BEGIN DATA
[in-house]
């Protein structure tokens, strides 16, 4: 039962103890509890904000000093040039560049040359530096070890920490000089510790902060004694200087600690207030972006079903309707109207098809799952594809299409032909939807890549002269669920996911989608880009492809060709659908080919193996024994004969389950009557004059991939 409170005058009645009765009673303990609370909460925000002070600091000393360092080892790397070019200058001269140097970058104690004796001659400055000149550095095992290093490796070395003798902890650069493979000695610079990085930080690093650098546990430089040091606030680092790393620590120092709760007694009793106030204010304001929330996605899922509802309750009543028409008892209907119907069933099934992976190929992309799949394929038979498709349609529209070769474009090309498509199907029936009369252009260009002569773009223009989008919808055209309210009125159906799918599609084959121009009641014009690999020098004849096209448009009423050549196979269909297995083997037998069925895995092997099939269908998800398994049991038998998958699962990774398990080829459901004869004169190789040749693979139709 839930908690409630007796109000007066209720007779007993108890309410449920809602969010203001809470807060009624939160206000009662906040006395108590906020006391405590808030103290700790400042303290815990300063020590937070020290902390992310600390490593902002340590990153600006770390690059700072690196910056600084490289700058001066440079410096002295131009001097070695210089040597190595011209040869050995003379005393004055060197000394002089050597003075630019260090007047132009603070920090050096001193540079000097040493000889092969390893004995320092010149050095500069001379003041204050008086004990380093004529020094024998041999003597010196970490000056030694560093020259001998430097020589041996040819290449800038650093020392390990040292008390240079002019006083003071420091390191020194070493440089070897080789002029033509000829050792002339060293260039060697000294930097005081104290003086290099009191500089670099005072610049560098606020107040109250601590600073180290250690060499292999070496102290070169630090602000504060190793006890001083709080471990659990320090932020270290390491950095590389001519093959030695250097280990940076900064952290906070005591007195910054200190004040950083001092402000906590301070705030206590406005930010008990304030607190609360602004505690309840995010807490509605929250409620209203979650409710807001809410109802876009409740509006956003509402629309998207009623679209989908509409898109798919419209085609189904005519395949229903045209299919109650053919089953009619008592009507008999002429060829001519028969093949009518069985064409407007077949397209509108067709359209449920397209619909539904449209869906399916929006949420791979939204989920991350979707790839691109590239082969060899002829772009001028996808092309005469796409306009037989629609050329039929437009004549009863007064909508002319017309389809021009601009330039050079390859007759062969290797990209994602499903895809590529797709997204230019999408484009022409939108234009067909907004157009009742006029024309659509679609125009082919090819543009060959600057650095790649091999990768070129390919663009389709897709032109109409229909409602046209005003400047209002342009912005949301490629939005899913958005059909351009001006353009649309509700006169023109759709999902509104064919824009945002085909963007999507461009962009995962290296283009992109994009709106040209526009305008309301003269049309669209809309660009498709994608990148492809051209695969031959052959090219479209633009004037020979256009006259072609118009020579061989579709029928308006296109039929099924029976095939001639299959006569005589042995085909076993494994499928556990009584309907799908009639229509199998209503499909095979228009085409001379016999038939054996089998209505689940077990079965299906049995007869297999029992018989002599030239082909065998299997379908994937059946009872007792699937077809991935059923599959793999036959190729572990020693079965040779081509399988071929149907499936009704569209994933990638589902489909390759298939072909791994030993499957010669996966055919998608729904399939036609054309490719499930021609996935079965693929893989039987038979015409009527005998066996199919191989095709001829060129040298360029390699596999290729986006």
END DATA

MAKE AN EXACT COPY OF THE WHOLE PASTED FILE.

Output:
[in-house]
């Protein structure tokens, strides 16, 4: 039962103890509890904000000093040039560049040359530096070890920490000089510790902060004694200087600690207030972006079903309707109207098809799952594809299409032909939807890549002269669920996911989608880009492809060709659908080919193996024994004969389950009557004059991939 409170005058009645009765009673303990609370909460925000002070600091000393360092080892790397070019200058001269140097970058104690004796001659400055000149550095095992290093490796070395003798902890650069493979000695610079990085930080690093650098546990430089040091606030680092790393620590120092709760007694009793106030204010304001929330996605899922509802309750009543028409008892209907119907069933099934992976190929992309799949394929038979498709349609529209070769474009090309498509199907029936009369252009260009002569773009223009989008919808055209309210009125159906799918599609084959121009009641014009690999020098004849096209448009009423050549196979269909297995083997037998069925895995092997099939269908998800398994049991038998998958699962990774398990080829459901004869004169190789040749693979139709 839930908690409630007796109000007066209720007779007993108890309410449920809602969010203001809470807060009624939160206000009662906040006395108590906020006391405590808030103290700790400042303290815990300063020590937070020290902390992310600390490593902002340590990153600006770390690059700072690196910056600084490289700058001066440079410096002295131009001097070695210089040597190595011209040869050995003379005393004055060197000394002089050597003075630019260090007047132009603070920090050096001193540079000097040493000889092969390893004995320092010149050095500069001379003041204050008086004990380093004529020094024998041999003597010196970490000056030694560093020259001998430097020589041996040819290449800038650093020392390990040292008390240079002019006083003071420091390191020194070493440089070897080789002029033509000829050792002339060293260039060697000294930097005081104290003086290099009191500089670099005072610049560098606020107040109250601590600073180290250690060499292999070496102290070169630090602000504060190793006890001083709080471990659990320090932020270290390491950095590389001519093959030695250097280990940076900064952290906070005591007195910054200190004040950083001092402000906590301070705030206590406005930010008990304030607190609360602004505690309840995010807490509605929250409620209203979650409710807001809410109802876009409740509006956003509402629309998207009623679209989908509409898109798919419209085609189904005519395949229903045209299919109650053919089953009619008592009507008999002429060829001519028969093949009518069985064409407007077949397209509108067709359209449920397209619909539904449209869906399916929006949420791979939204989920991350979707790839691109590239082969060899002829772009001028996808092309005469796409306009037989629609050329039929437009004549009863007064909508002319017309389809021009601009330039050079390859007759062969290797990209994602499903895809590529797709997204230019999408484009022409939108234009067909907004157009009742006029024309659509679609125009082919090819543009060959600057650095790649091999990768070129390919663009389709897709032109109409229909409602046209005003400047209002342009912005949301490629939005899913958005059909351009001006353009649309509700006169023109759709999902509104064919824009945002085909963007999507461009962009995962290296283009992109994009709106040209526009305008309301003269049309669209809309660009498709994608990148492809051209695969031959052959090219479209633009004037020979256009006259072609118009020579061989579709029928308006296109039929099924029976095939001639299959006569005589042995085909076993494994499928556990009584309907799908009639229509199998209503499909095979228009085409001379016999038939054996089998209505689940077990079965299906049995007869297999029992018989002599030239082909065998299997379908994937059946009872007792699937077809991935059923599959793999036959190729572990020693079965040779081509399988071929149907499936009704569209994933990638589902489909390759298939072909791994030993499957010669996966055919998608729904399939036609054309490719499930021609996935079965693929893989039987038979015409009527005998066996199919191989095709001829060129040298360029390699596999290729986006």